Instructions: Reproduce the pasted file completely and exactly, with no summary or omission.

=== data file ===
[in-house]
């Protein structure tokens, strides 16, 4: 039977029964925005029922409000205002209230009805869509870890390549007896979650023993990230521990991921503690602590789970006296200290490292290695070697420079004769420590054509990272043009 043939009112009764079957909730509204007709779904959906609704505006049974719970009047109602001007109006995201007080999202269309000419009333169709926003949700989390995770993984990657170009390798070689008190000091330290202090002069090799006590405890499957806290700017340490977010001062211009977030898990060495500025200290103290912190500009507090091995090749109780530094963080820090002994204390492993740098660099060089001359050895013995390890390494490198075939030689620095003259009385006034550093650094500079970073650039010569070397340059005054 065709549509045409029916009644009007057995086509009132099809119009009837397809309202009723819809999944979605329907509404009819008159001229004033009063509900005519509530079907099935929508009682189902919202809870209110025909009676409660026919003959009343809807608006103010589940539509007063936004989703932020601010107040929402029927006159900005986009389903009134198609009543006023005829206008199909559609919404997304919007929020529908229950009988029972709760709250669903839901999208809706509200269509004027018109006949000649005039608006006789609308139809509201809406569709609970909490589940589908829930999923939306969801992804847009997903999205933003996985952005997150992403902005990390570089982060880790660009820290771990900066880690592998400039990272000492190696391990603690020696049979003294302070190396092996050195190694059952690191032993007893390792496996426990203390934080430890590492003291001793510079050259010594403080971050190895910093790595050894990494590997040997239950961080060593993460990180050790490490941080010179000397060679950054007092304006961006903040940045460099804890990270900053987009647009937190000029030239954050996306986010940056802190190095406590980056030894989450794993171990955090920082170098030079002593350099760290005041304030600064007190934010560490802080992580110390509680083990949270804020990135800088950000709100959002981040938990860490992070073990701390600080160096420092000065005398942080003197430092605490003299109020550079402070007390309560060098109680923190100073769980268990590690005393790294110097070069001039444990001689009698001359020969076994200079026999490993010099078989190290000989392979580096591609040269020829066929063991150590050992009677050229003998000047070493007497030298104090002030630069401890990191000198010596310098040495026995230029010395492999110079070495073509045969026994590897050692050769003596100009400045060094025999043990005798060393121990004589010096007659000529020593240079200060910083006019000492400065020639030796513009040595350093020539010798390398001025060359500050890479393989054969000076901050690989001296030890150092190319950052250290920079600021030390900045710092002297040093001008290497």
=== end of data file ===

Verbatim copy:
[in-house]
């Protein structure tokens, strides 16, 4: 039977029964925005029922409000205002209230009805869509870890390549007896979650023993990230521990991921503690602590789970006296200290490292290695070697420079004769420590054509990272043009 043939009112009764079957909730509204007709779904959906609704505006049974719970009047109602001007109006995201007080999202269309000419009333169709926003949700989390995770993984990657170009390798070689008190000091330290202090002069090799006590405890499957806290700017340490977010001062211009977030898990060495500025200290103290912190500009507090091995090749109780530094963080820090002994204390492993740098660099060089001359050895013995390890390494490198075939030689620095003259009385006034550093650094500079970073650039010569070397340059005054 065709549509045409029916009644009007057995086509009132099809119009009837397809309202009723819809999944979605329907509404009819008159001229004033009063509900005519509530079907099935929508009682189902919202809870209110025909009676409660026919003959009343809807608006103010589940539509007063936004989703932020601010107040929402029927006159900005986009389903009134198609009543006023005829206008199909559609919404997304919007929020529908229950009988029972709760709250669903839901999208809706509200269509004027018109006949000649005039608006006789609308139809509201809406569709609970909490589940589908829930999923939306969801992804847009997903999205933003996985952005997150992403902005990390570089982060880790660009820290771990900066880690592998400039990272000492190696391990603690020696049979003294302070190396092996050195190694059952690191032993007893390792496996426990203390934080430890590492003291001793510079050259010594403080971050190895910093790595050894990494590997040997239950961080060593993460990180050790490490941080010179000397060679950054007092304006961006903040940045460099804890990270900053987009647009937190000029030239954050996306986010940056802190190095406590980056030894989450794993171990955090920082170098030079002593350099760290005041304030600064007190934010560490802080992580110390509680083990949270804020990135800088950000709100959002981040938990860490992070073990701390600080160096420092000065005398942080003197430092605490003299109020550079402070007390309560060098109680923190100073769980268990590690005393790294110097070069001039444990001689009698001359020969076994200079026999490993010099078989190290000989392979580096591609040269020829066929063991150590050992009677050229003998000047070493007497030298104090002030630069401890990191000198010596310098040495026995230029010395492999110079070495073509045969026994590897050692050769003596100009400045060094025999043990005798060393121990004589010096007659000529020593240079200060910083006019000492400065020639030796513009040595350093020539010798390398001025060359500050890479393989054969000076901050690989001296030890150092190319950052250290920079600021030390900045710092002297040093001008290497």